This is in my opinion a less floral and darker version of the renowned Eau du Soir Sisley, i mean a more shadowy one due to a developed presence of sandalwood, spices, moss and patchouli. This one is a classic green-floral-honeyed chypre, more stressed on the side of oakmoss than on the one of woods, a scent with an obscure, almost salty (and anyway deeply opaque), floral-laundry wake over shadowed by muguet, patchouli and jasmine. Here the flowers are darker. A more present rose is starring and sinister and, in its chord with mimosa, bergamot, iris, musk-moss and honey, develops a deeply soapy, fruity (peaches) and laundry effect that is overly shadowed by jasmine, pepper, patchouli and muguet and pushed up in attractiveness by the insertion of animal civet on the flank of honey, luxurious peach and amber. The duo iris-jasmine imprints sophistication to the general laundry atmosphere but is not enough to balance the modern charm with a may be too stressed traditional, british style, soapy-detergent laundry feel which stereotype this fragrance is a lot anchored to. The final issue is a classy, for sure, but may be too neutral, old school, soapy concoction, heavy in moss, rose, honey and mimosa while Eau du Soir is a bit more bright, luxurious and sophisticated.
12th December, 2011 (last edited: 17th December, 2011)
Soir de Lune is a throwback to a genre whose heyday was the 1970s-1980s: the heavy rose chypre. Maybe it's a tribute, maybe it’s an attempt to revive a faded genre, but it lands squarely in the company of Ungaro’s Diva, Sherrer’s Scherrer, Lauder’s Knowing, even Paloma Picasso’s Paloma. It’s often compared to L’Arte di Gucci, which I’ve never tried.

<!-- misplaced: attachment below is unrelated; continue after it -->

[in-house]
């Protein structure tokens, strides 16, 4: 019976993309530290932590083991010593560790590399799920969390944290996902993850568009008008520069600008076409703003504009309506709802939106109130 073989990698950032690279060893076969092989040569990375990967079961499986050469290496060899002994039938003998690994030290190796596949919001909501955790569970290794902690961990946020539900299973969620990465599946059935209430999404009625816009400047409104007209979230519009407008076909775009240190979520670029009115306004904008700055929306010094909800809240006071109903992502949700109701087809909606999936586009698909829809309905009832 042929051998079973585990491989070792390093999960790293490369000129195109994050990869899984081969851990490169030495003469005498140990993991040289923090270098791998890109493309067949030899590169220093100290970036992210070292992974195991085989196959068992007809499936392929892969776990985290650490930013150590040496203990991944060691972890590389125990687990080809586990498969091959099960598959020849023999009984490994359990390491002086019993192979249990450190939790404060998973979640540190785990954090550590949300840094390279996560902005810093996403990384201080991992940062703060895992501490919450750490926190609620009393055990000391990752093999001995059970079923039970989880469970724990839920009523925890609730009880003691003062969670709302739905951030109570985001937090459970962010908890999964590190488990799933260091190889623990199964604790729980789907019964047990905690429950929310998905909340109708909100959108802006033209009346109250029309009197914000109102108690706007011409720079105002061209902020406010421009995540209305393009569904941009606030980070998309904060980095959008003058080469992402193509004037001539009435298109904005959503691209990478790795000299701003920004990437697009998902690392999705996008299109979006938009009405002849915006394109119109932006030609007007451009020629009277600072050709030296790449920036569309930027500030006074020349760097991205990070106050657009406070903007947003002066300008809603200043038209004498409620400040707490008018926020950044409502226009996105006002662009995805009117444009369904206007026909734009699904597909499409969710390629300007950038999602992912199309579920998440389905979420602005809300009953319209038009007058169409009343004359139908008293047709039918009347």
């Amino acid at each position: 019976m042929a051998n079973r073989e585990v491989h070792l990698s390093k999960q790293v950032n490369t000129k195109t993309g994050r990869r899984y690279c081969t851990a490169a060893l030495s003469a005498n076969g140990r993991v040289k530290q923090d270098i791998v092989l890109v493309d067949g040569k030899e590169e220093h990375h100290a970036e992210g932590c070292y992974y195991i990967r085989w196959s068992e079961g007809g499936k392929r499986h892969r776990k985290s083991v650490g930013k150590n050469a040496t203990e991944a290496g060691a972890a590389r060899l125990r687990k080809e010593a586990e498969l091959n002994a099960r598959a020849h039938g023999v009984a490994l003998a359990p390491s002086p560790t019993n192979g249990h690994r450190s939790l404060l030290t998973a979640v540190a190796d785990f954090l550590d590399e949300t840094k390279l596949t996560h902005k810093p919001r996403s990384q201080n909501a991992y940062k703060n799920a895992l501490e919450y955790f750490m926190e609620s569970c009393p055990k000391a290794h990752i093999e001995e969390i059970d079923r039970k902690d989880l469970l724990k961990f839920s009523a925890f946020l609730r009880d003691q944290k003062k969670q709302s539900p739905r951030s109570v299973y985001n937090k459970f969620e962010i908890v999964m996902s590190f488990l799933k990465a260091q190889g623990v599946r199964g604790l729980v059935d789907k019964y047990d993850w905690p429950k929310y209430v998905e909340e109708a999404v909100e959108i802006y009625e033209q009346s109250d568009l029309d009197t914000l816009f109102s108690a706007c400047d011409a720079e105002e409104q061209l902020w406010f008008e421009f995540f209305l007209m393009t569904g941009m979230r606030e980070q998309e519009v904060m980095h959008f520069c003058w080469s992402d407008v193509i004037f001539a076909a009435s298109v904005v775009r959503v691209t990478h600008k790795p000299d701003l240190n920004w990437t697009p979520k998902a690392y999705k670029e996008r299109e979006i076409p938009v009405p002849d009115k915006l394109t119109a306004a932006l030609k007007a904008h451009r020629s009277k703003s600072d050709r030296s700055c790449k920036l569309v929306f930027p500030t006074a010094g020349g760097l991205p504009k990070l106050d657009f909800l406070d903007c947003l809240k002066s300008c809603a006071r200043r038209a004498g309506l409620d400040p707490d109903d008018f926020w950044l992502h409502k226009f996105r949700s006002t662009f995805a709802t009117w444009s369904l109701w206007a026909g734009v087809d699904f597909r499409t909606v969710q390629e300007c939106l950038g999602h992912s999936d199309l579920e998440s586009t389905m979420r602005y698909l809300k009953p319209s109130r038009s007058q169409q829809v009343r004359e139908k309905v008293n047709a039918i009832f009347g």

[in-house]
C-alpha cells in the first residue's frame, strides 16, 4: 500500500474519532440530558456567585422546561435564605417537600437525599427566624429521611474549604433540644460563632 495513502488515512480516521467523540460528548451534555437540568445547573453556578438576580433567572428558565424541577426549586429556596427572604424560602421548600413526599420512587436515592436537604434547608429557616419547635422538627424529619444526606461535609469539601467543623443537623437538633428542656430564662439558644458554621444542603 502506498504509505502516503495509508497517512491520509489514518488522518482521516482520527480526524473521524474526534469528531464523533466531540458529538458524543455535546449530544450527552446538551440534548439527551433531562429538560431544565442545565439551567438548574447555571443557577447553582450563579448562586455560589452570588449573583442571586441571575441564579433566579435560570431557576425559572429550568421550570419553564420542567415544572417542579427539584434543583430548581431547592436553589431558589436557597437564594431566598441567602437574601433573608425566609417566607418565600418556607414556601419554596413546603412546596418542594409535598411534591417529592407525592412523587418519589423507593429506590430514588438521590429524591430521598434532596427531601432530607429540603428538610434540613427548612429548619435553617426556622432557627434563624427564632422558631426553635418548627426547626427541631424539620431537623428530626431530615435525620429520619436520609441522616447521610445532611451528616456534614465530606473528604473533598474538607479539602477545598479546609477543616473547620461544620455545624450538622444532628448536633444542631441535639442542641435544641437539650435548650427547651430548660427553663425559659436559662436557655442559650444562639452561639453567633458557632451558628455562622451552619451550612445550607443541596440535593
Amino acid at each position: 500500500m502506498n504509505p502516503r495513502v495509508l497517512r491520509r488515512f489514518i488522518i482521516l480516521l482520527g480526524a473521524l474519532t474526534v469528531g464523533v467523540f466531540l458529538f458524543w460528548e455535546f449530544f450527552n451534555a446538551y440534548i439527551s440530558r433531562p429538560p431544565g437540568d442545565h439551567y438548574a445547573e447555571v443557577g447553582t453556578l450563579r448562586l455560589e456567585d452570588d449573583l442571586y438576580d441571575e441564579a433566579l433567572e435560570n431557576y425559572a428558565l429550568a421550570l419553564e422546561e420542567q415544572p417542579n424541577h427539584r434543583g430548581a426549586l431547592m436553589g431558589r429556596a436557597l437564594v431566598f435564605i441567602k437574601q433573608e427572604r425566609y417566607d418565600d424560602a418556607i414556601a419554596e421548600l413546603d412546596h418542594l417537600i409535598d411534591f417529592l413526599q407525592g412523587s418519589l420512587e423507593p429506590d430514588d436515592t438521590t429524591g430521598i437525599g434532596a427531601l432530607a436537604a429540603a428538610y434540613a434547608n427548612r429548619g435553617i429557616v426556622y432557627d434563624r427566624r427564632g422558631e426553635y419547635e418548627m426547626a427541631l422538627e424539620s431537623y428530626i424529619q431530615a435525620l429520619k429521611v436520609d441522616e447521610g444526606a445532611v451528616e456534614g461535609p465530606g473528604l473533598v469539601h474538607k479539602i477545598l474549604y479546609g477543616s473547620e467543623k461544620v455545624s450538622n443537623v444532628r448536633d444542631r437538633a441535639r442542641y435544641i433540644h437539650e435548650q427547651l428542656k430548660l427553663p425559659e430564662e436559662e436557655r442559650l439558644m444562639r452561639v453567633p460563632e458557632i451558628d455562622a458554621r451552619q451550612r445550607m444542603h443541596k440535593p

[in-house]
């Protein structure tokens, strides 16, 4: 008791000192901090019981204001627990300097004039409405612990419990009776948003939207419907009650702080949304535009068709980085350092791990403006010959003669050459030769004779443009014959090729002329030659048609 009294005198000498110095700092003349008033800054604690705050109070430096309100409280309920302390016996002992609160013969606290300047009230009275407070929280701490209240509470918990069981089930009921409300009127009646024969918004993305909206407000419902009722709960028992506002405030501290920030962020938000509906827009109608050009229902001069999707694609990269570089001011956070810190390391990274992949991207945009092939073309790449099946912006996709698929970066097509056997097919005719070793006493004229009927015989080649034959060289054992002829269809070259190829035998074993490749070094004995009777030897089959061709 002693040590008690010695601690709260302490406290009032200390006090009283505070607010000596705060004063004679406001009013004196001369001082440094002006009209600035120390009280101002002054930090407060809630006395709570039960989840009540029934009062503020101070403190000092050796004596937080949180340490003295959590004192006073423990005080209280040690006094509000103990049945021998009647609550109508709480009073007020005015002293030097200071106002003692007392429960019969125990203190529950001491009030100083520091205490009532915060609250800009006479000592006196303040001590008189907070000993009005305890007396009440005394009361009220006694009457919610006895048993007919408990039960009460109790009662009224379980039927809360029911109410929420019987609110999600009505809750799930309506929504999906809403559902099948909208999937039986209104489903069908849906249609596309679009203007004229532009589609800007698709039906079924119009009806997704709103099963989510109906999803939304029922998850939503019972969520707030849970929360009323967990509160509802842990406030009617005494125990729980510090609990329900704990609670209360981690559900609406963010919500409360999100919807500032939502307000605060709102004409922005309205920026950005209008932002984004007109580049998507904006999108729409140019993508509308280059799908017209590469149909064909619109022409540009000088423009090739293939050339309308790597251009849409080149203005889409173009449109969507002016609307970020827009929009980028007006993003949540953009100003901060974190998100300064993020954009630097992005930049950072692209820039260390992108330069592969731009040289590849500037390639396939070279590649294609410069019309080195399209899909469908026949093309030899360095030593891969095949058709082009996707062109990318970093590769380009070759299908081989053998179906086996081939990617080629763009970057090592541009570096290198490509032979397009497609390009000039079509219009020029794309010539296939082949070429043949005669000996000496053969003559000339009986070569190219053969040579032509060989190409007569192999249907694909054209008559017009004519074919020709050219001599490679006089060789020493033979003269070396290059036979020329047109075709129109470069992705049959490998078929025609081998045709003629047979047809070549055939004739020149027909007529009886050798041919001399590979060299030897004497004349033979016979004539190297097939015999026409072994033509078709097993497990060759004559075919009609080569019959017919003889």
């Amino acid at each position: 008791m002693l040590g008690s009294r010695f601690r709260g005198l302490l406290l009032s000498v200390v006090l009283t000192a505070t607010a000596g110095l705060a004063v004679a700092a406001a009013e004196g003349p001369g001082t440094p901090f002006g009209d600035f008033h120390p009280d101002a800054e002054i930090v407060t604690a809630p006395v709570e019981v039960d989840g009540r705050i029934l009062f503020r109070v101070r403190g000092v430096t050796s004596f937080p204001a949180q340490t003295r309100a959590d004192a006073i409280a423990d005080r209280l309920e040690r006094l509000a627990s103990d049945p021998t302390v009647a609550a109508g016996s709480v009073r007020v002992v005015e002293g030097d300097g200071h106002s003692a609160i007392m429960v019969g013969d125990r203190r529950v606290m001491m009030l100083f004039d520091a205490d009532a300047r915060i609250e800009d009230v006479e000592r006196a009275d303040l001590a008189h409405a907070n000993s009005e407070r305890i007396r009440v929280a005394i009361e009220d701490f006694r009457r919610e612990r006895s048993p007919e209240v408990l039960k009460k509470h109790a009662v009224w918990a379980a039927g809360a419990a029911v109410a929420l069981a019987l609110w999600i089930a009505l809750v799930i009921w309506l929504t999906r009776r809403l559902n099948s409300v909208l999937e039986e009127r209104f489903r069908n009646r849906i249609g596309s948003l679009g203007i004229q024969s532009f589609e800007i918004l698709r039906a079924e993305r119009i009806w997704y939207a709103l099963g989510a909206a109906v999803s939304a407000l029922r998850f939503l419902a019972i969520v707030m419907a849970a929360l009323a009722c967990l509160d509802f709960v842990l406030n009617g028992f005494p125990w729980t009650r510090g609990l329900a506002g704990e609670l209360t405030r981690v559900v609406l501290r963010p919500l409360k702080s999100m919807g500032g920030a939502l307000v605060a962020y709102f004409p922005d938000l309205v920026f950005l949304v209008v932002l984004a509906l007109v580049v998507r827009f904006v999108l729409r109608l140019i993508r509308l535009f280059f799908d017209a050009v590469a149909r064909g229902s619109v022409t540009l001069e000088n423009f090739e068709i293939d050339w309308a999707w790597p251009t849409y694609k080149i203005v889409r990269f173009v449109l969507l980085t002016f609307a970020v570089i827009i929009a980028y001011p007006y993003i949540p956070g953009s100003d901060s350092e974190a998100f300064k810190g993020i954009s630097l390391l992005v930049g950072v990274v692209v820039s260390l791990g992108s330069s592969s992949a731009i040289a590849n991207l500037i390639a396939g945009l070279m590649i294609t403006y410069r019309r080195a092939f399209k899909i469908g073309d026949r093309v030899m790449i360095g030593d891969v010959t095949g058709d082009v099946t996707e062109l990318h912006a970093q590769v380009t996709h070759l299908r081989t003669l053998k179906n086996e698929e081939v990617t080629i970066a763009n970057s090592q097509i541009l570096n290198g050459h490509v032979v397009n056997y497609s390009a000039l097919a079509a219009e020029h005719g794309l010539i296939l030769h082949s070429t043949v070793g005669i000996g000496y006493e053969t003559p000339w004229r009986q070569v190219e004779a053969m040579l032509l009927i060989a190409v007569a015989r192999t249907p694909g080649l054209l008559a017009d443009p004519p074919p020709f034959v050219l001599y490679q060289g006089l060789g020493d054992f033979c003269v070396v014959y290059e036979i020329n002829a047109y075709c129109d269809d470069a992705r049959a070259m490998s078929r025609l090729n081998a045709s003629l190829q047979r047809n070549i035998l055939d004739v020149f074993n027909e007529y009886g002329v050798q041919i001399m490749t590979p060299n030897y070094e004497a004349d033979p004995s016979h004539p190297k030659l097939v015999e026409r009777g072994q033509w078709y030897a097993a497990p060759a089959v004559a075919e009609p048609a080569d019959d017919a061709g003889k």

It is as substantial as the others in the genre, but not as pleasing. It comes off as strong but simple, blanketing but not shadowy like the best of the rose chypres. I can’t actually say the balances are entirely off, but they aren’t inspired. The moss seems forceful but not deep. The citrus topnotes don’t lead into the rest of the perfume. The spices don’t lend richness. The rose is…well, it’s there.
SdL doesn’t reach the heights of the genre that its predecessors did. Perhaps its failings are due to the restrictions on ingredients that made the older rose chypres so robust and full. Fortunately, the chypre genre is forgiving, and while not breathtaking, SdL is not unattractive from any angle.
This scent smells expensive and its monster sillage and longevity make sure that you don't forget it. But this heavy rose like the other heavy-weight floral scent, Patou's Joy, just do sit too well on a man's skin. I respect it but I can't wear it- it wears me.